• Xgeva should not be administered to women who are pregnant but if you inadvertently become pregnant while being administered Xgeva, tell your doctor immediately.
  • Talk to your doctor or pharmacist before taking any other medicines with Xgeva. Prolia also contains denosumab and should not be taken at the same time

6. Response and effectiveness

  • Xgeva concentrations reach a steady level within three to six months.
  • Xgeva reduced levels of the bone turnover marker, uNTx/Cr by 82% after one week in patients with breast cancer and bone metastases, and by 75% after five weeks in patients with newly diagnosed multiple myeloma.

7. Interactions

Medicines that interact with Xgeva may either decrease its effect, affect how long it works, increase side effects, or have less of an effect when taken with Xgeva. An interaction between two medications does not always mean that you must stop taking one of the medications; however, sometimes it does. Speak to your doctor about how drug interactions should be managed.

Common medications that may interact with Xgeva include:

  • calcimimetic agents such as cinacalcet
  • chemotherapy agents, such as cyclophosphamide, methotrexate, or bleomycin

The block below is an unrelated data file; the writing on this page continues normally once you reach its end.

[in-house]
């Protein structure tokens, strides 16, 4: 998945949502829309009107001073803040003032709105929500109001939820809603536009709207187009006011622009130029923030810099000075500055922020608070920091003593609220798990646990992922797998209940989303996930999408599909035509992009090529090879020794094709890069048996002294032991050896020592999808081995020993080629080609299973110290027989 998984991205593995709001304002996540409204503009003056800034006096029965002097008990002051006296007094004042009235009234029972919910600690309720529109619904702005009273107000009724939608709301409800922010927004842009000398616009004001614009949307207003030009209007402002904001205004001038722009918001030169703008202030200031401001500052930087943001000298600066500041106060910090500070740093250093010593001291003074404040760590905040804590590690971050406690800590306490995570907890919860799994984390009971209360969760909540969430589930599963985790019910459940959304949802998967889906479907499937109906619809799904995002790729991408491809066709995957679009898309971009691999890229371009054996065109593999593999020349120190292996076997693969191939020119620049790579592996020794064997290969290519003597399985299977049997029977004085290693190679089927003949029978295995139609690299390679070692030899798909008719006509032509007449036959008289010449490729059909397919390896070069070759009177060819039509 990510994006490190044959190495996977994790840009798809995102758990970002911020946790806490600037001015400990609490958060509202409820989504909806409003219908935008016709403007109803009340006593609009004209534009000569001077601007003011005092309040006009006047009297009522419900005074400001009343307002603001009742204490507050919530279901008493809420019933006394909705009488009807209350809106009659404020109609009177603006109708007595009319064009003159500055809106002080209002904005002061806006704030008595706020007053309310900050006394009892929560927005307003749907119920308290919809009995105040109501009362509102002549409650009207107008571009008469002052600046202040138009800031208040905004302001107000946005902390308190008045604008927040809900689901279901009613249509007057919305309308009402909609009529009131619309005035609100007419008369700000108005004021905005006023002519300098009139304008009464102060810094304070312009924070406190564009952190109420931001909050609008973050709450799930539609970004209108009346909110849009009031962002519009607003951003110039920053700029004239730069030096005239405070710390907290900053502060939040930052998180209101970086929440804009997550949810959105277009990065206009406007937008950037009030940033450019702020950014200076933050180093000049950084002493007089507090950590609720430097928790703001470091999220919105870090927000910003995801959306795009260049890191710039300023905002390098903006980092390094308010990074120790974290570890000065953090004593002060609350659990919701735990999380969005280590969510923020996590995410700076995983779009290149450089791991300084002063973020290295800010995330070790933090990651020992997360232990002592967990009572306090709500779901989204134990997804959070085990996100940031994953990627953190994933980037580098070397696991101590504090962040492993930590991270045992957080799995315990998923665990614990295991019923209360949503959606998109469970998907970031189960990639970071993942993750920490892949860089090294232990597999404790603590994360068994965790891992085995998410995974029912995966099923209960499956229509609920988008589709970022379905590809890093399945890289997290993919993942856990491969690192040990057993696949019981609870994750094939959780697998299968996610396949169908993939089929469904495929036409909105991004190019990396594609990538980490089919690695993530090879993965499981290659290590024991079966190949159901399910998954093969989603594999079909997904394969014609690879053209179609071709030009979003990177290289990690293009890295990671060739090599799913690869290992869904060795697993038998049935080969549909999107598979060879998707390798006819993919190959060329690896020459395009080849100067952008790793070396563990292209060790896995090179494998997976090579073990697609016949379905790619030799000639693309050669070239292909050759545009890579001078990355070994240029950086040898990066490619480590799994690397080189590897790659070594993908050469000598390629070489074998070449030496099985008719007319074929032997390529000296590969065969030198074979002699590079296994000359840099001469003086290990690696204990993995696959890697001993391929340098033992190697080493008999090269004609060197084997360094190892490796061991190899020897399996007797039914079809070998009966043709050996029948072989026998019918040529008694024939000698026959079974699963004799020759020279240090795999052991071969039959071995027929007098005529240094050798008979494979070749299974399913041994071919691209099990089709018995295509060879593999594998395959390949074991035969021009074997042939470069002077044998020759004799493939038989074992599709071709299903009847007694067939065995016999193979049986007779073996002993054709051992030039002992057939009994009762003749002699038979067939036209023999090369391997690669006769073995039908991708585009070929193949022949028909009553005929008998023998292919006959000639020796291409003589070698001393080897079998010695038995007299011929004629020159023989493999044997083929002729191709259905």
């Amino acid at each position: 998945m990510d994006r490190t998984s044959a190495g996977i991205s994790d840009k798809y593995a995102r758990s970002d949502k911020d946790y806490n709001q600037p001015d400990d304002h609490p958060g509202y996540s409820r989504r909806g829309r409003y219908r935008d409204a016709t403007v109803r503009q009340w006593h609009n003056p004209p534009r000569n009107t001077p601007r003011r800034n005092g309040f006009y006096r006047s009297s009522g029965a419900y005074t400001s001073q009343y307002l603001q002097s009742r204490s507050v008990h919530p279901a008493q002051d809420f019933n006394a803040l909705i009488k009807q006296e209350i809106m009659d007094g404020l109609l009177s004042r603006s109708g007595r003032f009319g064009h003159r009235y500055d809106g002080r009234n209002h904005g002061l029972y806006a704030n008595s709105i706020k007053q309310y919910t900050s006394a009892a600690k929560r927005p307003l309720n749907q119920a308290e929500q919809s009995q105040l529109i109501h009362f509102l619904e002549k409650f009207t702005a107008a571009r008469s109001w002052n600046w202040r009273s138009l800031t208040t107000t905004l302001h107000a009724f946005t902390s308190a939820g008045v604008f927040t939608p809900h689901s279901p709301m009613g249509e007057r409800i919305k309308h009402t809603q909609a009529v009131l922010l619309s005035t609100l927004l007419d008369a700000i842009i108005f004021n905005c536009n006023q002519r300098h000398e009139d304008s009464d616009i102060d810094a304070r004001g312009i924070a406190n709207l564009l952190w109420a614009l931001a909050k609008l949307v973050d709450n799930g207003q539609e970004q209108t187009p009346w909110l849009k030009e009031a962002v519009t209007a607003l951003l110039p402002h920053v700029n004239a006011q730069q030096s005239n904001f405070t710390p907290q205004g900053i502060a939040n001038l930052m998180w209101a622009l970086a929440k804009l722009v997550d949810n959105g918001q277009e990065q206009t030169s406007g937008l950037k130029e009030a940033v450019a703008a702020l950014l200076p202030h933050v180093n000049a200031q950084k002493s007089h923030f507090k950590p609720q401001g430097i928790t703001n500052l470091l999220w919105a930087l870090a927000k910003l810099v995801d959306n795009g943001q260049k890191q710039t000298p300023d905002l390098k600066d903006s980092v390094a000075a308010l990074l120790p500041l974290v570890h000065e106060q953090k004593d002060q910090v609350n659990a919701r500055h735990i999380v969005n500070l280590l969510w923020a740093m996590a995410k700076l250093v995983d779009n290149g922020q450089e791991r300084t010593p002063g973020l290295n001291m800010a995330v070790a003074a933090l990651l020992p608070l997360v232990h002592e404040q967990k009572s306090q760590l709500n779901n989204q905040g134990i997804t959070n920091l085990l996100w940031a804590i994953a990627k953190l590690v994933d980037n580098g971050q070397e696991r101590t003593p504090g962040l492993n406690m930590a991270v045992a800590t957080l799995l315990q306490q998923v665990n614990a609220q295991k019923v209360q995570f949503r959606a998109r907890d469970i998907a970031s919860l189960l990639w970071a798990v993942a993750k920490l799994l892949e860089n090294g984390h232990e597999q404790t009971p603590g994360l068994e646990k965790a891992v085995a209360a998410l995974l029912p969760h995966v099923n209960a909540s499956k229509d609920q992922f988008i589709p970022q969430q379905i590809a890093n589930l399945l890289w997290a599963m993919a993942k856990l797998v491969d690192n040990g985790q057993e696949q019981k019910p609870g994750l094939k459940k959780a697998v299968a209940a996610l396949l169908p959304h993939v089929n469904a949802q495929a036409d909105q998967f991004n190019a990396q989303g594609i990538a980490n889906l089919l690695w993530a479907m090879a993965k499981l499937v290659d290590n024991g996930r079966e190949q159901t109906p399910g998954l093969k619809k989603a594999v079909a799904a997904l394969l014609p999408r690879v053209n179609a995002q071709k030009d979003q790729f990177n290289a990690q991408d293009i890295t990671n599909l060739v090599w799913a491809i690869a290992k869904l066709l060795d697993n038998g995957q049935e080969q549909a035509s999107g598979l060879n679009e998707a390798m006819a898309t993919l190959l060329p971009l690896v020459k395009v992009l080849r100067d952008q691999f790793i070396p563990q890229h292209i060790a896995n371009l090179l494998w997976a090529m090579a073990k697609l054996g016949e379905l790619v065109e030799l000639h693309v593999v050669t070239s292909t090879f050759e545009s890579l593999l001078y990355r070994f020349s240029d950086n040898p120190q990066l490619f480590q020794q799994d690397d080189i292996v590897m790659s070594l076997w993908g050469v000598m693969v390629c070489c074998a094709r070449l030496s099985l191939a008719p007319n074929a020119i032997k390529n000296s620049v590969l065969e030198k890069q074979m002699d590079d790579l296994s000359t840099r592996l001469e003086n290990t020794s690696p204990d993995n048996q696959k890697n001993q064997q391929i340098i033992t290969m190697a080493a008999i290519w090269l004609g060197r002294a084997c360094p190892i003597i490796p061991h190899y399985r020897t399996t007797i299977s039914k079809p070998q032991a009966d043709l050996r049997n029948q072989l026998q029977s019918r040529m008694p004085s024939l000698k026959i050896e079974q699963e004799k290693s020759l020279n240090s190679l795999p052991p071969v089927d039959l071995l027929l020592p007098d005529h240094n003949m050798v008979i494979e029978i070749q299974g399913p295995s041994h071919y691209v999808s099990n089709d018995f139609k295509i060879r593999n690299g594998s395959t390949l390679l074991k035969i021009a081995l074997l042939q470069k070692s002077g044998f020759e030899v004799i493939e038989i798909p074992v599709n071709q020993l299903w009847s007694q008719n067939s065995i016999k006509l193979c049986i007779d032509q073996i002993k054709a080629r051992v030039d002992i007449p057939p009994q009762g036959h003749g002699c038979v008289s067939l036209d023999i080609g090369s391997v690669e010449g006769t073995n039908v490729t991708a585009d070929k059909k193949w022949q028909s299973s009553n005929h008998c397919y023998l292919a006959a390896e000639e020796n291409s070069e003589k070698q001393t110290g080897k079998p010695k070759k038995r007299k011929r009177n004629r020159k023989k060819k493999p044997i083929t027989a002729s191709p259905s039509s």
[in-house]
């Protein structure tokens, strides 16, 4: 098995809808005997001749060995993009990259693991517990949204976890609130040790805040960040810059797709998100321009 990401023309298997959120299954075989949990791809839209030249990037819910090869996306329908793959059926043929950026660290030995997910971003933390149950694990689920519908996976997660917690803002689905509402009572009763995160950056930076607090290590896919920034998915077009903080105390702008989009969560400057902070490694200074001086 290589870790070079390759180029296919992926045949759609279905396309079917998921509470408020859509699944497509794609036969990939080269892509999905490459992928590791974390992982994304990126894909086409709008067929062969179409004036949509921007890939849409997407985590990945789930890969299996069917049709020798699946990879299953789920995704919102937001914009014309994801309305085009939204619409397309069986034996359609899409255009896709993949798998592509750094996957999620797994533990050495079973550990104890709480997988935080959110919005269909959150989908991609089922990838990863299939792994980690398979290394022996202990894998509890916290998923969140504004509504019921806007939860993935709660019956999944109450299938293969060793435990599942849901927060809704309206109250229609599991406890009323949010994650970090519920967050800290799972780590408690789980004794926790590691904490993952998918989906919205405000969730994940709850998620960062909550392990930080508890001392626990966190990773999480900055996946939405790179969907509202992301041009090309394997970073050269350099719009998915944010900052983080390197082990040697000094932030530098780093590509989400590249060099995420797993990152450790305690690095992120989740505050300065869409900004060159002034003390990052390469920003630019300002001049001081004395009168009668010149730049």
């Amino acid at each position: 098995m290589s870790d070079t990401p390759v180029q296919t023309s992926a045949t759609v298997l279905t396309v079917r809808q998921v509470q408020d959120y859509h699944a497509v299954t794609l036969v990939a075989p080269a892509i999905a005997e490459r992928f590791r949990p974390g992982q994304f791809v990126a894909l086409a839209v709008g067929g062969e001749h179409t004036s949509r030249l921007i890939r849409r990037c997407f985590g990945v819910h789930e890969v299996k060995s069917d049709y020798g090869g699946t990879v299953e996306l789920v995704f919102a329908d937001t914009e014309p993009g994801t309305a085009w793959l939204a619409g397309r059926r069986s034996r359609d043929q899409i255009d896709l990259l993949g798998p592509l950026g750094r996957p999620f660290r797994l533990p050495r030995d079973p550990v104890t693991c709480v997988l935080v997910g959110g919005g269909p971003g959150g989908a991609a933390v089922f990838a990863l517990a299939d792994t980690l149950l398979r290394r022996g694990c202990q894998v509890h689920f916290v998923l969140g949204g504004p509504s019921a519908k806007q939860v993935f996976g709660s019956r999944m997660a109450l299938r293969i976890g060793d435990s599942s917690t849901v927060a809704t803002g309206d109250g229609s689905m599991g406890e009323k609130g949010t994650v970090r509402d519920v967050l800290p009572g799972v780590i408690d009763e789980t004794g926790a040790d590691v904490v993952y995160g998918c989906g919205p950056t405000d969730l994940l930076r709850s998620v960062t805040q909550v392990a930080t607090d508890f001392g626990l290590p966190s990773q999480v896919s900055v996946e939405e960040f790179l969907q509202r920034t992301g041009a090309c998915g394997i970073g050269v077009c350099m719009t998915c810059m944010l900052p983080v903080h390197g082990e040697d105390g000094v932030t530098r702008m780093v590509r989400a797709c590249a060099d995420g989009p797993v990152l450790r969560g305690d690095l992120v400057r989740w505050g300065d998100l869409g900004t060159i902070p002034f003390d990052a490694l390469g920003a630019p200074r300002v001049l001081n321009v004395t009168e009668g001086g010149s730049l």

• corticosteroids (such as prednisone or dexamethasone)
  • immunosuppressants (such as azathioprine, cyclosporine, or tacrolimus).

Note that this list is not all-inclusive and includes only common medications that may interact with Xgeva. You should refer to the prescribing information for Xgeva for a complete list of interactions.


Further information

Remember, keep this and all other medicines out of the reach of children, never share your medicines with others, and use Xgeva only for the indication prescribed.

Always consult your healthcare provider to ensure the information displayed on this page applies to your personal circumstances.

Copyright 1996-2023 Revision date: March 31, 2023.